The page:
FPP spoke with poet J. Mae Barizo about spatial memorization, traum and trauma, and artistic cross-pollination. J. Mae reads with us at the FPP season opener on September 15 at Shrine in Harlem.
Many of the poems in The Cumulus Effect seem to be interested in the oscillation between pattern and the unraveling of pattern and predictability. Could you talk about the role of chaos and order, of messiness and control in your poetry?
The sequential poems in The Cumulus Effect, all of which are untitled, represent for me a kind of distillation of form. They’ve been described as minimalist; for me they embody emotion condensed to small parcels of verse, almost haiku-like but without the formal restraints. Later on in the book, I think the narrative loosens, embraces more of a surreal quality, the language of traum and trauma. Perhaps that’s the chaos and messiness you mention? It’s true that I long to transform the chaos of personal history into something elliptical, elegant.
How would you like the poems in The Cumulus Effect to work on the reader as he or she moves through them? In what state do you hope to leave your reader?
The book’s structure alludes to “method of loci” or “memory palace,” the ancient mnemonic technique of spatial memorization. I wanted to put on the page the mercurial quality of memory. To describe the headiness of disorientation, the way the body locates itself as it remembers. Whether it be extreme pain or pleasure. So if the reader is disoriented to a certain extent, I don’t mind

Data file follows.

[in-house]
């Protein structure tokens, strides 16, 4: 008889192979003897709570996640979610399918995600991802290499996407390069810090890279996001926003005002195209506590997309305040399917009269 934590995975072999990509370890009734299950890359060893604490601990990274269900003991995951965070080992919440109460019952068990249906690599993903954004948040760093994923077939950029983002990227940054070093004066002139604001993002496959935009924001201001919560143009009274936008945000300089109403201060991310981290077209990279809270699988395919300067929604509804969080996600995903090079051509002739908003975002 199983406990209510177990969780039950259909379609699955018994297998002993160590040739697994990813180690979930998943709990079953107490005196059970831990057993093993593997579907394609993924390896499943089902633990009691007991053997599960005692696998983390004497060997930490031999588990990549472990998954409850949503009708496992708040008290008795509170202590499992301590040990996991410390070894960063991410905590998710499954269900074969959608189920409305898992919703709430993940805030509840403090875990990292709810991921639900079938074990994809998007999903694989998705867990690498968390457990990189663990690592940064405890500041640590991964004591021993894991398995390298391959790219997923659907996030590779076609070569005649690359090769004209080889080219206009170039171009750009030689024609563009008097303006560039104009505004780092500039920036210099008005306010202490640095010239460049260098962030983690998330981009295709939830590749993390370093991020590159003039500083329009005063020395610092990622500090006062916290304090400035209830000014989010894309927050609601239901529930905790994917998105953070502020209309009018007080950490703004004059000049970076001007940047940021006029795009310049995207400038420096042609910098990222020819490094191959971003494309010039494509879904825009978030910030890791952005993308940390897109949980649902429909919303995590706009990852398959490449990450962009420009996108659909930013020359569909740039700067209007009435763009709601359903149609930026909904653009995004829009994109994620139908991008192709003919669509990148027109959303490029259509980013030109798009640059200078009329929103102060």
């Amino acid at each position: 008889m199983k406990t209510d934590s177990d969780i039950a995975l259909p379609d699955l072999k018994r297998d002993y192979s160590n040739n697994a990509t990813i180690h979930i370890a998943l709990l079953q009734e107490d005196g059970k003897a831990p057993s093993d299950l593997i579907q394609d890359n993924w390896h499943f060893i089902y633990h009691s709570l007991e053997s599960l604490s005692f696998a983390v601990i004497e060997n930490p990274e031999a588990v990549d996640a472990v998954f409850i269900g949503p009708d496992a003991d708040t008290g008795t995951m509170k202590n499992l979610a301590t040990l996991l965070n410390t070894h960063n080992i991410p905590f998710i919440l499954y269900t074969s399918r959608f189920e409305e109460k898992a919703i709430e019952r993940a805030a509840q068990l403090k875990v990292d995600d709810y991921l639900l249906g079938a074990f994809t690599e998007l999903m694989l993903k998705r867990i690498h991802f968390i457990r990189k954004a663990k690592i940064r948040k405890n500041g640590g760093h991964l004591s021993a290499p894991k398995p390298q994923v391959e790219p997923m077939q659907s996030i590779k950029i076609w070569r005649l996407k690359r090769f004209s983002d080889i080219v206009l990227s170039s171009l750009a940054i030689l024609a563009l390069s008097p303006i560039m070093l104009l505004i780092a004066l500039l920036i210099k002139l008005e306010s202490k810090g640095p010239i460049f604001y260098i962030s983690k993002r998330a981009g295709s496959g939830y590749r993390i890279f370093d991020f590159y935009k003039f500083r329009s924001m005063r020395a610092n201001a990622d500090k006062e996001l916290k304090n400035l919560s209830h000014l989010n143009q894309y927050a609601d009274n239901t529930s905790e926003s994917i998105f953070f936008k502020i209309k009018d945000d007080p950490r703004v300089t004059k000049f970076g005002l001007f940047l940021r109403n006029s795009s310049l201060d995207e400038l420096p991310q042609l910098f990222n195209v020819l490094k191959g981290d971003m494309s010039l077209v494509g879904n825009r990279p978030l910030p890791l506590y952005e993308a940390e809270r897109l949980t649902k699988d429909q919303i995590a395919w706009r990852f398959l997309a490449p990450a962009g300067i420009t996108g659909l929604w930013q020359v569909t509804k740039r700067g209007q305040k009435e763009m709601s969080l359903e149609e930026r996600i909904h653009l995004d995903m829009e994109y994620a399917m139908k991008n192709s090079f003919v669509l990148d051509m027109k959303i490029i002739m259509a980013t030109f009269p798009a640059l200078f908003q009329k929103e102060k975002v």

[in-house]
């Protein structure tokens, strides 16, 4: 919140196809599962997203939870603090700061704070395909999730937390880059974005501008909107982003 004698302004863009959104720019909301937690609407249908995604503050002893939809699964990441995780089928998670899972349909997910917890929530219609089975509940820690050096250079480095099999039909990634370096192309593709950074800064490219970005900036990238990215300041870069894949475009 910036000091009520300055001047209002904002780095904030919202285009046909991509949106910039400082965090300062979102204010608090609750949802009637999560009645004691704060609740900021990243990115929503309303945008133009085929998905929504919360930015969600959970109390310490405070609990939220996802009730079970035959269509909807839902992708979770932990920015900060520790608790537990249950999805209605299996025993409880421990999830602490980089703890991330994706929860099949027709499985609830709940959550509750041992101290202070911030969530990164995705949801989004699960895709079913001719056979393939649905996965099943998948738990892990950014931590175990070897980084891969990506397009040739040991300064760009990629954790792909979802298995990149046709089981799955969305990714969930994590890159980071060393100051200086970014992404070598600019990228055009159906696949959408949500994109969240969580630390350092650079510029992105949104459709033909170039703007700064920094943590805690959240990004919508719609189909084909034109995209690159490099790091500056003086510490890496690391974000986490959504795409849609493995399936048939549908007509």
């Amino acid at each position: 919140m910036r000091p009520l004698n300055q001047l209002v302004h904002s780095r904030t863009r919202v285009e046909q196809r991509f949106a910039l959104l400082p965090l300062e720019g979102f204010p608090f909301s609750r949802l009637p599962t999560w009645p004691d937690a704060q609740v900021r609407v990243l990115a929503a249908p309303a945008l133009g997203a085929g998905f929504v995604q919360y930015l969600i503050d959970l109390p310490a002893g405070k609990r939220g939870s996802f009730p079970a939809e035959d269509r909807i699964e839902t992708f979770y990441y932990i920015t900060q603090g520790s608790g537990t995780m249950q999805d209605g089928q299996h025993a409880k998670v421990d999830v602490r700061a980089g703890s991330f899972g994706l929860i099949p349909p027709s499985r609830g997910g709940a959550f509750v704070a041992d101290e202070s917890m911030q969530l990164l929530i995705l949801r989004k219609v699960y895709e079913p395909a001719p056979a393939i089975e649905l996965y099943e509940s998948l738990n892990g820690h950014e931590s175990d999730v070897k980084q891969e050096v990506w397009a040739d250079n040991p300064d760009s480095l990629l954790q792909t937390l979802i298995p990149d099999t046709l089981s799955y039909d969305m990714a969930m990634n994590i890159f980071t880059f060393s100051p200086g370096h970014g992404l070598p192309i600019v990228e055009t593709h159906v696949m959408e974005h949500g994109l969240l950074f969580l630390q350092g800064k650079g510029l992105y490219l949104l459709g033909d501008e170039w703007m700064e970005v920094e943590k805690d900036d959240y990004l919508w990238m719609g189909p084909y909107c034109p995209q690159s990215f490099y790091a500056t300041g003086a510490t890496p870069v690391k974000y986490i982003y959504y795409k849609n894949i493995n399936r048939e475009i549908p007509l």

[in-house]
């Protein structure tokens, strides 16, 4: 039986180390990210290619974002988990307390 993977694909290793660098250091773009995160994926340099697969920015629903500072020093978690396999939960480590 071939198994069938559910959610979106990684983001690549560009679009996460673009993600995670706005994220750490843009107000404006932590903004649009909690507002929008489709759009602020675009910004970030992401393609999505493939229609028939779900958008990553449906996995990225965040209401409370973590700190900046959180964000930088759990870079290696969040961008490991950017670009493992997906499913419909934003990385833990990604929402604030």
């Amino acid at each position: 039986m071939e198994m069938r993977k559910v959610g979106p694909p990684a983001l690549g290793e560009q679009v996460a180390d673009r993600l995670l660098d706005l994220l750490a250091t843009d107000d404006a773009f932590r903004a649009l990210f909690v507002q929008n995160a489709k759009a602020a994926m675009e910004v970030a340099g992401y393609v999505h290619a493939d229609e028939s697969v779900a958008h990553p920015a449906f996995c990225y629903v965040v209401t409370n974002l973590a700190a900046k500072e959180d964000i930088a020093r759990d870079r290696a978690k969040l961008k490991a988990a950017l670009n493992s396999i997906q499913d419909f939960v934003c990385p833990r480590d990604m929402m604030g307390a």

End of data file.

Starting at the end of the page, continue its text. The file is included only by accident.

I’ve also noticed scrupulous attention to negative space, pause, chasm, and silence in your poetry. Does your background as a musician inform how you deploy your presence and absence on the page?
I think I’m drawn to extremes. Well, actually, I’m quite sure of it. The sexy atonality of Berg’s Wozzeck contrasted with the cerebral poise of Bach’s Preludes and Fugues. So I suppose these polarities exist in my writing as well. I’m also drawn to the concept of absence. Bachelard has an aesthetic notion of absence as otherness. In a sense, only the absence of a thing allows me to fully inhabit it.
You describe yourself as an advocate of cross-disciplinary work. What kinds of cross-pollination do you find most exciting? And what sort of mixing would you like to try that you haven’t yet?
For me the poem is not simply an aesthetic object for contemplation isolated on the page; it can be seen and heard. Recently I’ve been thinking of hybrid forms that involve video art, sound/text installations, hand-made artist ephemera. But my favorite artistic collaborators are my closest friends, those I feel a profound connection with, artistically and intellectually.